When you first wake up you hear the mosque prayers, the motorbikes zooming past the house, the chickens squawking and the hustle and bustle of this small village you’ve made your home. As you make your way to the kitchen, four cats surround you for attention (and most likely food) and after a good cup of tea (in my case at least) you are able to start your day. Continue reading →
You wake up to the sound of the mosque cascading through the village and motorcycles buzzing by. Stretch, yawn, sniff the air to see if Ibu Ina is downstairs and cooking yet. This may have a significant bearing on your morning ritual as it may take up to 30 minutes before you’re able to boil the kettle to make a coffee. After having determined if there is in fact an Ibu in the kitchen, roll out of bed and navigate the steep stair case descending into the common area. Post haste head into the kitchen whilst attempting to avoid treading on the cats. They will be determined to give you the warmest welcome to the day you could ever hope to receive (though I suspect they only want me for my ability to reach the cat food). Continue reading →
New research, which has assessed the impact of a children’s storybook on a Critically Endangered species – the Javan slow loris – has been published today (Monday 14 August).
A team of researchers from Oxford Brookes University, Gadjah Mada University, Indonesia and the Little Fireface Project produced a book and education programme designed to teach children about the nocturnal primates that are under threat because of being captured from the wild and traded illegally as pets.Continue reading →
So often, when looking for volunteering opportunities in wildlife conservation or research, you’ll see images of deep dark forests, scientific observations, rescued animals being fed or sometimes even played with, etc. However, something that isn’t always pushed forward into the public eye is the massive amount of outreach and education work that is done at these centres.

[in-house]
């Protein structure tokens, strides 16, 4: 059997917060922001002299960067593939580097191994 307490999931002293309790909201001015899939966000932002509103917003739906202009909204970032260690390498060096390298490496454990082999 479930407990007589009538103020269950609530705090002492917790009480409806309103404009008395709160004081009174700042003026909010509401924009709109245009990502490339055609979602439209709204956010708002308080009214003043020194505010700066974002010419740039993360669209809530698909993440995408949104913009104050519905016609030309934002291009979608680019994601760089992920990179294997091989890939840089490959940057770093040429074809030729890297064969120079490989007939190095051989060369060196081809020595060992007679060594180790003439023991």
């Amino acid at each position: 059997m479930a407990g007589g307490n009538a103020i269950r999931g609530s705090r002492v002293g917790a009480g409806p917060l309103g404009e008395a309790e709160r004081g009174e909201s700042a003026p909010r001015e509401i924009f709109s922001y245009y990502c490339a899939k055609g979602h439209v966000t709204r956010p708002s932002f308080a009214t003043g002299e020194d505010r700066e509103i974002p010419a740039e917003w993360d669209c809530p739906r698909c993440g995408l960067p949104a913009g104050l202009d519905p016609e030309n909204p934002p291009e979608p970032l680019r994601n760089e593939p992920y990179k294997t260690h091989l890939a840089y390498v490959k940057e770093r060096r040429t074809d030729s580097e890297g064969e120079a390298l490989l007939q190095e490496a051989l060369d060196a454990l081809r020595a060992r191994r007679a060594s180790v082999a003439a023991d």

Someone pointed out to me recently that, based on my blog posts, it seems I have an altogether negative view of the things I’ve experienced while in Indonesia. It is true that I have focused mainly on the travesties of public transport, corruption, and environmental destruction in my blogs. I blame this on my Seinfeld sense of humor, in which one uses comedy as a way of understanding the parts of life equivalent to bags of dog shit left in your bicycle basket. (This is not a canonized metaphor or anything, just an experience I can relate to.) And unfortunately, I sometimes find it hard to talk about the wonderful things I’ve seen without sounding cliché. Often I couldn’t even find the words to describe the feeling of delirious, stupid-grin joy that came along with them. So as I sit here thousands of miles from Java, doing Western things like exposing my knees and flushing toilet paper, I will try to create a list of the best things I can recall from my two months in Indonesia: Continue reading →
During my interview for LFP, I remember hearing the Sharon, LFP’s field station coordinator, tell me that the site in West Java was more of an agroforest than real forest. Thinking that the site would be similar to the lush deciduous forest of Northen Thailand that was also classified as agroforest, which I had visited last summer for an internship at an elephant sanctuary, I was astonished at the state of the habitat of the slow lorises in Cipaganti. No amount of reading about deforestation and looking at pictures could have prepared me for the real thing. Though I am well versed in the deforestation that is rampant all over the world, this is my first time witnessing its very real and devastating consequences face to face. Back at the Thai elephant conservation project last summer, the face of deforestation took the form of rolling fields of bare soil resultant from burning down the forest to grow corn. However, there still appeared to be a good bit of forest left for the elephants to roam. On the surface, this site is not so different from Cipaganti, where the loris habitats encompass vast fields of tea, coffee, and various vegetables. Yet, the disparities lie in the fact that the lorises are forced to live in much smaller areas of forest, which are infinitely more broken up and fragmented than the elephant forests of Thailand. It is truly devastating.